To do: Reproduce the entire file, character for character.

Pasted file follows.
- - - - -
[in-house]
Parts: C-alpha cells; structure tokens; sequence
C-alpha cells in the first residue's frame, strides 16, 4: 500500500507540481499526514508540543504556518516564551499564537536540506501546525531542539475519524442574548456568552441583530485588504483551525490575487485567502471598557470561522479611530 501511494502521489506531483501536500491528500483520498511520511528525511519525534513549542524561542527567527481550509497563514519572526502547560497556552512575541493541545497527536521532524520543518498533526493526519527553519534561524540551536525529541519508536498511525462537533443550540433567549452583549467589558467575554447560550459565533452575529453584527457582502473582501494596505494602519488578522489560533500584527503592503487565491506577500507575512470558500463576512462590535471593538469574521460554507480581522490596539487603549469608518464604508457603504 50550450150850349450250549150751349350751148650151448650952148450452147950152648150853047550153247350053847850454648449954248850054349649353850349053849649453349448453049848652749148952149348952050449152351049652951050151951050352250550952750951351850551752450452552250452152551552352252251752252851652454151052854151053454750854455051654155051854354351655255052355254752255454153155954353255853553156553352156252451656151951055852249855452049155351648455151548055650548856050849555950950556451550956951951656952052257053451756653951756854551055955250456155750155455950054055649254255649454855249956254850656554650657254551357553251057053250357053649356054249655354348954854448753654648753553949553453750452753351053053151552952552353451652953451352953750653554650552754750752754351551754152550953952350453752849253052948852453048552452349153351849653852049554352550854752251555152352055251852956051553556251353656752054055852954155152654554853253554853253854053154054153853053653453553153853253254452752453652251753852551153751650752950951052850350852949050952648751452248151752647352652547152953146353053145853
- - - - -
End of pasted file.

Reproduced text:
[in-house]
Parts: C-alpha cells; structure tokens; sequence
C-alpha cells in the first residue's frame, strides 16, 4: 500500500507540481499526514508540543504556518516564551499564537536540506501546525531542539475519524442574548456568552441583530485588504483551525490575487485567502471598557470561522479611530 501511494502521489506531483501536500491528500483520498511520511528525511519525534513549542524561542527567527481550509497563514519572526502547560497556552512575541493541545497527536521532524520543518498533526493526519527553519534561524540551536525529541519508536498511525462537533443550540433567549452583549467589558467575554447560550459565533452575529453584527457582502473582501494596505494602519488578522489560533500584527503592503487565491506577500507575512470558500463576512462590535471593538469574521460554507480581522490596539487603549469608518464604508457603504 50550450150850349450250549150751349350751148650151448650952148450452147950152648150853047550153247350053847850454648449954248850054349649353850349053849649453349448453049848652749148952149348952050449152351049652951050151951050352250550952750951351850551752450452552250452152551552352252251752252851652454151052854151053454750854455051654155051854354351655255052355254752255454153155954353255853553156553352156252451656151951055852249855452049155351648455151548055650548856050849555950950556451550956951951656952052257053451756653951756854551055955250456155750155455950054055649254255649454855249956254850656554650657254551357553251057053250357053649356054249655354348954854448753654648753553949553453750452753351053053151552952552353451652953451352953750653554650552754750752754351551754152550953952350453752849253052948852453048552452349153351849653852049554352550854752251555152352055251852956051553556251353656752054055852954155152654554853253554853253854053154054153853053653453553153853253254452752453652251753852551153751650752950951052850350852949050952648751452248151752647352652547152953146353053145853